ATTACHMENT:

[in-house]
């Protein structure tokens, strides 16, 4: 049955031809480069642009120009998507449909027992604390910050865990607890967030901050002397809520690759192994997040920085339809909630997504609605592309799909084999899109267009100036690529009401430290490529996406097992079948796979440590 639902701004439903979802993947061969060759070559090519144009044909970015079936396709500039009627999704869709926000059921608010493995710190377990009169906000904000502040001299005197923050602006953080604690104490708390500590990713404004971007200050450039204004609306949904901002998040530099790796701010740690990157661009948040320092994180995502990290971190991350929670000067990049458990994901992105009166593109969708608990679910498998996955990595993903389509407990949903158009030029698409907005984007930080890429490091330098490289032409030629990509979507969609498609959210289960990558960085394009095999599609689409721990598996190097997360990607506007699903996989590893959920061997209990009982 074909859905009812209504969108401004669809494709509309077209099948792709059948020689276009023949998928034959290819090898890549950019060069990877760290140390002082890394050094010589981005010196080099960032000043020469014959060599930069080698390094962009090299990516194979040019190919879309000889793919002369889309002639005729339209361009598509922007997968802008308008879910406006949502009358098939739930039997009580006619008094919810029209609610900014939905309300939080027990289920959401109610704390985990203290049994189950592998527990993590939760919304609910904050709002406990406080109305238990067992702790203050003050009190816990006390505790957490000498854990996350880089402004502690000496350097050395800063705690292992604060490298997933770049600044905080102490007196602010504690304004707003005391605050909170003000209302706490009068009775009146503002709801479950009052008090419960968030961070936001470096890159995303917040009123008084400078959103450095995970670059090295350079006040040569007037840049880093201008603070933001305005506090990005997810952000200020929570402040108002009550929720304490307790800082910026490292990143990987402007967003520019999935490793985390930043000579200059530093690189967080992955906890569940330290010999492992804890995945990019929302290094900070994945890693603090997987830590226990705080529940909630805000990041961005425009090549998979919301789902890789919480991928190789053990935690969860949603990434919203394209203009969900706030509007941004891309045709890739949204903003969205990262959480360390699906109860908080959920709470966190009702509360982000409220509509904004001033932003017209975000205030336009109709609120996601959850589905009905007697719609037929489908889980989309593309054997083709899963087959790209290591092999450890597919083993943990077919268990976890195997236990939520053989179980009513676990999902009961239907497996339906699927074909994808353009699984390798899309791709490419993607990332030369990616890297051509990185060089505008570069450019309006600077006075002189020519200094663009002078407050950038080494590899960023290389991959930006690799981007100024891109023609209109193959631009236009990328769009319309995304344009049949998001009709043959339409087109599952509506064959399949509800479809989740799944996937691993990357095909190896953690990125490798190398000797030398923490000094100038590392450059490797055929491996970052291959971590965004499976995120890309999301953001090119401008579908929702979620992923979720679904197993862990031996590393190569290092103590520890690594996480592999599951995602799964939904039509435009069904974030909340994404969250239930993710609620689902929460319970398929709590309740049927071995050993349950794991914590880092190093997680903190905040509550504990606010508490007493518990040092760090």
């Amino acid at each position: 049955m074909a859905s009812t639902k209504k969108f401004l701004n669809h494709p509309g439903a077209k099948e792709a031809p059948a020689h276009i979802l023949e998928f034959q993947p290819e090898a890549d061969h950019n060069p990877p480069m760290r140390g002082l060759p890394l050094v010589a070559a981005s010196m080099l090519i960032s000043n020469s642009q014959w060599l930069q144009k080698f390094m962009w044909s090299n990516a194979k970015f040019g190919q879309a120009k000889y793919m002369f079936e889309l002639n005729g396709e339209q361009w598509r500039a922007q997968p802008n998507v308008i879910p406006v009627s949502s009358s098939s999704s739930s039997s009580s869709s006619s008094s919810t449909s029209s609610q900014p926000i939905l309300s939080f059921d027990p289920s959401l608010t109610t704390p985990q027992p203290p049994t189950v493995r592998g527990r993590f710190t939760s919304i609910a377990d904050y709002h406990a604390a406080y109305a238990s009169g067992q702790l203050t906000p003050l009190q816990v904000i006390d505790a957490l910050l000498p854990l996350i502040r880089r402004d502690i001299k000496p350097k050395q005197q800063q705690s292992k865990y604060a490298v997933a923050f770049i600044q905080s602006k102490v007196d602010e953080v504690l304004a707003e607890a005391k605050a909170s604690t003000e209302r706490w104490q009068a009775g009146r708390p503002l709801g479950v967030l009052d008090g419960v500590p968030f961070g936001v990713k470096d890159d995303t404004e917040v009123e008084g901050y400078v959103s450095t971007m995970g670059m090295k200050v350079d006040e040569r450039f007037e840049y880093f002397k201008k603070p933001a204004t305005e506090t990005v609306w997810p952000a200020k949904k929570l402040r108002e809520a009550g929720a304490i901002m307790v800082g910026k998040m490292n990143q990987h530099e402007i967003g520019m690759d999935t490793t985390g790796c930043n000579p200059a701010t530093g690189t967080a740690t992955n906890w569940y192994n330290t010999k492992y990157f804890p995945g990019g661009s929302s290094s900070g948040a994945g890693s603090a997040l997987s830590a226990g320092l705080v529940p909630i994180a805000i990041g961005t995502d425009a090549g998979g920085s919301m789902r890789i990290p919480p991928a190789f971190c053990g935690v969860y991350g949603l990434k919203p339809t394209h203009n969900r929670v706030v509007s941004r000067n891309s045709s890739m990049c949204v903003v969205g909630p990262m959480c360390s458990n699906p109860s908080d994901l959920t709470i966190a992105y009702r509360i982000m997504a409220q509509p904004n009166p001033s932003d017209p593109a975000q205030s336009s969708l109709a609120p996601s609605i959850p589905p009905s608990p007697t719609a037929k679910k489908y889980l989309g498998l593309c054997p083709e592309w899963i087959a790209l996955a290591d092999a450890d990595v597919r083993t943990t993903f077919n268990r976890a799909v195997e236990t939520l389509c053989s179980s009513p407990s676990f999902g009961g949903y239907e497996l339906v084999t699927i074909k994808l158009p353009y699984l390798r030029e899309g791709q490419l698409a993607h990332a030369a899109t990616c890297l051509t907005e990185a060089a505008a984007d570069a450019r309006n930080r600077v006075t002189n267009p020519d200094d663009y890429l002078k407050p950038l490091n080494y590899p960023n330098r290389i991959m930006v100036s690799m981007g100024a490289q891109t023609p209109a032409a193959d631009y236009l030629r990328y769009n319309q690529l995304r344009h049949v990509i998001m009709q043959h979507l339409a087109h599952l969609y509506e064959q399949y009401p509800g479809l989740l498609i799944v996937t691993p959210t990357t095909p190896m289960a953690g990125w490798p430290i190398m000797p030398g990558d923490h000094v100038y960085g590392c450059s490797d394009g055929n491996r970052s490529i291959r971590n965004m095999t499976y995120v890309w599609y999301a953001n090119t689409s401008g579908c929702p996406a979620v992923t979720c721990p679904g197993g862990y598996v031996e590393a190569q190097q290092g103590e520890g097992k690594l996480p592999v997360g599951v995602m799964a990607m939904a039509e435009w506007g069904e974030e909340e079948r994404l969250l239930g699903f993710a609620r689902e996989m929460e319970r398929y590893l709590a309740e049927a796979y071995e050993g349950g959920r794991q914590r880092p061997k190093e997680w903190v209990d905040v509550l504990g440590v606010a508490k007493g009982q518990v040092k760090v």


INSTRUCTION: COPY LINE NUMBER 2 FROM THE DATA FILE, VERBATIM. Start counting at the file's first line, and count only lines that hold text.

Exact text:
């Protein structure tokens, strides 16, 4: 049955031809480069642009120009998507449909027992604390910050865990607890967030901050002397809520690759192994997040920085339809909630997504609605592309799909084999899109267009100036690529009401430290490529996406097992079948796979440590 639902701004439903979802993947061969060759070559090519144009044909970015079936396709500039009627999704869709926000059921608010493995710190377990009169906000904000502040001299005197923050602006953080604690104490708390500590990713404004971007200050450039204004609306949904901002998040530099790796701010740690990157661009948040320092994180995502990290971190991350929670000067990049458990994901992105009166593109969708608990679910498998996955990595993903389509407990949903158009030029698409907005984007930080890429490091330098490289032409030629990509979507969609498609959210289960990558960085394009095999599609689409721990598996190097997360990607506007699903996989590893959920061997209990009982 074909859905009812209504969108401004669809494709509309077209099948792709059948020689276009023949998928034959290819090898890549950019060069990877760290140390002082890394050094010589981005010196080099960032000043020469014959060599930069080698390094962009090299990516194979040019190919879309000889793919002369889309002639005729339209361009598509922007997968802008308008879910406006949502009358098939739930039997009580006619008094919810029209609610900014939905309300939080027990289920959401109610704390985990203290049994189950592998527990993590939760919304609910904050709002406990406080109305238990067992702790203050003050009190816990006390505790957490000498854990996350880089402004502690000496350097050395800063705690292992604060490298997933770049600044905080102490007196602010504690304004707003005391605050909170003000209302706490009068009775009146503002709801479950009052008090419960968030961070936001470096890159995303917040009123008084400078959103450095995970670059090295350079006040040569007037840049880093201008603070933001305005506090990005997810952000200020929570402040108002009550929720304490307790800082910026490292990143990987402007967003520019999935490793985390930043000579200059530093690189967080992955906890569940330290010999492992804890995945990019929302290094900070994945890693603090997987830590226990705080529940909630805000990041961005425009090549998979919301789902890789919480991928190789053990935690969860949603990434919203394209203009969900706030509007941004891309045709890739949204903003969205990262959480360390699906109860908080959920709470966190009702509360982000409220509509904004001033932003017209975000205030336009109709609120996601959850589905009905007697719609037929489908889980989309593309054997083709899963087959790209290591092999450890597919083993943990077919268990976890195997236990939520053989179980009513676990999902009961239907497996339906699927074909994808353009699984390798899309791709490419993607990332030369990616890297051509990185060089505008570069450019309006600077006075002189020519200094663009002078407050950038080494590899960023290389991959930006690799981007100024891109023609209109193959631009236009990328769009319309995304344009049949998001009709043959339409087109599952509506064959399949509800479809989740799944996937691993990357095909190896953690990125490798190398000797030398923490000094100038590392450059490797055929491996970052291959971590965004499976995120890309999301953001090119401008579908929702979620992923979720679904197993862990031996590393190569290092103590520890690594996480592999599951995602799964939904039509435009069904974030909340994404969250239930993710609620689902929460319970398929709590309740049927071995050993349950794991914590880092190093997680903190905040509550504990606010508490007493518990040092760090």